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Re-Grading Denver Broncos' Past 5 Drafts

Cecil LammeyContributor IApril 22, 2014

Re-Grading Denver Broncos' Past 5 Drafts

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    Jason DeCrow

    The Denver Broncos have built a Super Bowl contender out at Dove Valley. Under the guidance of general manager John Elway, Denver is set to make another run at the title in 2014.

    The team has been assembled in a few different ways. The Broncos use free agency to add players at positions of need. These are usually big-name players who can make an immediate impact for the Broncos on either side of the ball.

    The Broncos have drafted young players with upside under Elway’s watch. These players may or may not contribute right away, but the thought is that eventually some could be asked to play prominent roles for the team.

    In this article, we take a look back at how this team was assembled through the draft. Players have hit, players have missed, and some players have come out of nowhere to be impact players for the team.

    Here’s a review of the last five draft classes for the Broncos.

2009 NFL Draft

2 of 6

    Ed Andrieski

    1

    12

    Knowshon Moreno

    RB

    Georgia

    1

    18

    Robert Ayers

    LB

    Tennessee

    2

    37

    Alphonso Smith

    DB

    Wake Forest

    2

    48

    Darcel McBath

    DB

    Texas Tech

    2

    64

    Richard Quinn

    TE

    North Carolina

    4

    114

    David Bruton

    DB

    Notre Dame

    4

    132

    Seth Olsen

    G

    Iowa

    5

    141

    Kenny McKinley

    WR

    South Carolina

    6

    174

    Tom Brandstater

    QB

    Fresno State

    7

    225

    Blake Schlueter

    C

    Texas Christian

     

    This class is highlighted by the two first-round picks, running back Knowshon Moreno (Georgia) and defensive end Robert Ayers (Tennessee). Neither is with the team anymore as both failed to make the expected impact during their time in Denver.

    Moreno had his best season as a pro in 2013 when he rushed for barely over 1,000 yards. He also became the first running back in Broncos history to go over 1,000 yards on the ground and over 500 yards as a receiver.

    Despite his productive 2013 season, the Broncos didn’t want to bring Moreno back. Almost 80 percent of his carries came against six or fewer defenders in the box last year, yet Moreno couldn’t gash a defense on the ground. His only 100-yard game in 2013 came against the Patriots—and they lost. Moreno left unceremoniously in free agency to join the Miami Dolphins with a one-year deal.

    Ayers was a decent edge-setter as a run defender, but he never developed into the pass-rushing threat some thought he would be coming out of college. A strong practice performance at the Senior Bowl against left tackle Michael Oher helped put Ayers on the map. Like Ayers, Oher hasn’t worked out as expected, so history is not kind to that practice performance.

    He was OK as a part-time player, but Ayers struggled with a larger role and larger expectations. Watching the Super Bowl, it was clear Ayers was not a starting-caliber player. On Percy Harvin’s first carry of the game, he runs around Ayers untouched. Harvin is one of the most elusive players in the NFL, but Ayers did not even see him. Ayers stared at quarterback Russell Wilson while Harvin turned the corner right next to him with the ball in his hands.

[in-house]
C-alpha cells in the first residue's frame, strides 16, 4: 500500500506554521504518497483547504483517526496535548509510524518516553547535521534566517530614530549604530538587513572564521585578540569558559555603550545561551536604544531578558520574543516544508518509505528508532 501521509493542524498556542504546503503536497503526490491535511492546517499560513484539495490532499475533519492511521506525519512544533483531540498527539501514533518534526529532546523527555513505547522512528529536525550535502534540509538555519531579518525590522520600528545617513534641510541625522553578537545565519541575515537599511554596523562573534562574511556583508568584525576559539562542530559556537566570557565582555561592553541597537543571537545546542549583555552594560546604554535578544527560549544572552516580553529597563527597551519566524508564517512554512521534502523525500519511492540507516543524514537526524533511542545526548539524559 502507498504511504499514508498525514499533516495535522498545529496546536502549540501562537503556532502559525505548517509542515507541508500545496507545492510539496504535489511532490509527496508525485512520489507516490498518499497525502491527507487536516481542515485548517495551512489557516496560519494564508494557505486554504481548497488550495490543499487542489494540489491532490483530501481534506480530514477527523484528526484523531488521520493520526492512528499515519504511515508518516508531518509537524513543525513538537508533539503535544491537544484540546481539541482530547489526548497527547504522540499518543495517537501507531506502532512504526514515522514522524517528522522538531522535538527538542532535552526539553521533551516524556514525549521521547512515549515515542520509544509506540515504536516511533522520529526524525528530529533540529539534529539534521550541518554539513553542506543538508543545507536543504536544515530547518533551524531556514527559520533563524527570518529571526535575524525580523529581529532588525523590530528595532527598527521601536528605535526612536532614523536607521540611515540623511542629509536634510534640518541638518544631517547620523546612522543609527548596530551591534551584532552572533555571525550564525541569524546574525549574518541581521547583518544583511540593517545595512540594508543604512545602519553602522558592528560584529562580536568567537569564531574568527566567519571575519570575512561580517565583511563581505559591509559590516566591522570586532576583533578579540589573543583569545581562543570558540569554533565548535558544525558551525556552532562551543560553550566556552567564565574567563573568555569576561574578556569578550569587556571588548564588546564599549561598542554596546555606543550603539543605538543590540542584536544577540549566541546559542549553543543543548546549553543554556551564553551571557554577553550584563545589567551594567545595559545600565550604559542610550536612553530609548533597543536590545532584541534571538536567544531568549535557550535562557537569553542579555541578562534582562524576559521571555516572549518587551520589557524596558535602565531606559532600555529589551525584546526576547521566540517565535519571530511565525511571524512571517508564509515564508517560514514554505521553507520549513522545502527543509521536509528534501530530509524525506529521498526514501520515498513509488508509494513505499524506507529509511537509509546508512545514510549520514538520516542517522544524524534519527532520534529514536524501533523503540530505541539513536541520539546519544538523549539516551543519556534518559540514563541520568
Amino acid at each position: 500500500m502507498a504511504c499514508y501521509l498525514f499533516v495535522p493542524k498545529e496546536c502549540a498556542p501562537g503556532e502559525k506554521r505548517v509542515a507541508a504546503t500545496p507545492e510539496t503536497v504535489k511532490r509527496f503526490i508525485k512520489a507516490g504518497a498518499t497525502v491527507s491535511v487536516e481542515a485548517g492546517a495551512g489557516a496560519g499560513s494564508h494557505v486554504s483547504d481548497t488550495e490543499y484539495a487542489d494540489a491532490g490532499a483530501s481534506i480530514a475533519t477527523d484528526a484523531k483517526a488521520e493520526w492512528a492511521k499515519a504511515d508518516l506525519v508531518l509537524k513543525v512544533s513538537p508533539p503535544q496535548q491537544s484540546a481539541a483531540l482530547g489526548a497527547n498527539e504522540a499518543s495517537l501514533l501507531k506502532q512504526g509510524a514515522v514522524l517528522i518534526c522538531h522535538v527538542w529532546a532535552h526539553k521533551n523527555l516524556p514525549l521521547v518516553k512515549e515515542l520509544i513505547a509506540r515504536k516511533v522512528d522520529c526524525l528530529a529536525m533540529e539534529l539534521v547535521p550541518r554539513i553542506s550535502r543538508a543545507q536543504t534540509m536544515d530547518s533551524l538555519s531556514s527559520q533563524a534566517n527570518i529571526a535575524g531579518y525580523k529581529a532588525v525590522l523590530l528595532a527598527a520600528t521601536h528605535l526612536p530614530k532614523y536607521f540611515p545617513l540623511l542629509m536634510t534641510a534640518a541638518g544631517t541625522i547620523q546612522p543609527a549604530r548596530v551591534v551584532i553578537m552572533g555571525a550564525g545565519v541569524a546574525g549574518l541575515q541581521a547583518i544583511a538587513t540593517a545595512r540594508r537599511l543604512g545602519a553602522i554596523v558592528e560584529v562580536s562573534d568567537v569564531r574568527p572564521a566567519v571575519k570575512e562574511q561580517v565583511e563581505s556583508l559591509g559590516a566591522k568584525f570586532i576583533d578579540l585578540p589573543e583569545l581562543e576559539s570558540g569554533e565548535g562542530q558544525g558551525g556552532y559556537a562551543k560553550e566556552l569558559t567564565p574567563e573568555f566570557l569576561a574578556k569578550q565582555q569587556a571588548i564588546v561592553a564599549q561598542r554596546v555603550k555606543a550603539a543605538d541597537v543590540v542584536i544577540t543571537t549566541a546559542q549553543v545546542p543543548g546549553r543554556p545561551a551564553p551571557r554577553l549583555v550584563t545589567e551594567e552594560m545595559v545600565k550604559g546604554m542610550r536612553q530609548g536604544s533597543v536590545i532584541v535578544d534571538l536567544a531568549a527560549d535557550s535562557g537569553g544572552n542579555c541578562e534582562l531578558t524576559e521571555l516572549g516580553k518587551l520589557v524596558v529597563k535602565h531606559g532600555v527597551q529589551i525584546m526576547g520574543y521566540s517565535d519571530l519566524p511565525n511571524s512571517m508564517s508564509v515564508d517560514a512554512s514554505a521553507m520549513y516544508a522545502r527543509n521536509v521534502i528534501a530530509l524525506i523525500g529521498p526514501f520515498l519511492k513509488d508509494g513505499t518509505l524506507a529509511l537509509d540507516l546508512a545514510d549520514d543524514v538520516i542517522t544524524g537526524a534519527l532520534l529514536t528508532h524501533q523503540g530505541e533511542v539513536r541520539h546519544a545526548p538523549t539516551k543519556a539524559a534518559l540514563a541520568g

As disappointing as Ayers and Moreno are, that is nothing compared to the disappointment of the next pick.

    The Broncos (really Josh McDaniels) traded a 2010 first-round pick to get into the second round to select cornerback Alphonso Smith (Wake Forest). A smaller corner, Smith was noted for being aggressive and having strong ball skills. Smith struggled to impress in Denver and was traded to the Lions in 2010.

    What makes this bad move even worse? The pick traded to acquire Smith ended up becoming Earl Thomas, Pro Bowl safety for the Seattle Seahawks.

    The only player left on the team from this draft is safety David Bruton (Notre Dame). He’s a valuable special teams player and reserve safety.

    This is a bad draft and the worst grade over the last five years.

    Grade: D-

2010 NFL Draft

3 of 6

    Ed Andrieski

    1

    22

    Demaryius Thomas

    WR

    Georgia Tech

    1

    25

    Tim Tebow

    QB

    Florida

    2

    45

    Zane Beadles

    G

    Utah

    3

    80

    J.D. Walton

    C

    Baylor

    3

    87

    Eric Decker

    WR

    Minnesota

    5

    137

    Perrish Cox

    CB

    Oklahoma State

    6

    183

    Eric Olsen

    G

    Notre Dame

    7

    225

    Syd'Quan Thompson

    DB

    California

    7

    232

    Jammie Kirlew

    DE

    Indiana

     

    Who could forget the pick of quarterback Tim Tebow (Florida)? Like 2009, the Broncos had two first-round picks in 2010 and actually started with wide receiver Demaryius Thomas (Georgia Tech).

    During his time in college, Thomas showcased his ability as a run-blocker. The Yellow Jackets only averaged eight (yes, only eight) passing attempts per game during Thomas’ final year. He was big and fast, but Thomas needed to refine his route running and concentration.

    Thomas showed upside early in his pro career, but he really accelerated his stardom when the team added Peyton Manning. Over the last two years, Thomas is clearly one of the most dominant receivers in the game today. He can beat teams on deep routes, or he can make big plays on short passes he turns into long gains with his run-after-the-catch ability. Any question marks about his transition to the NFL game are long gone.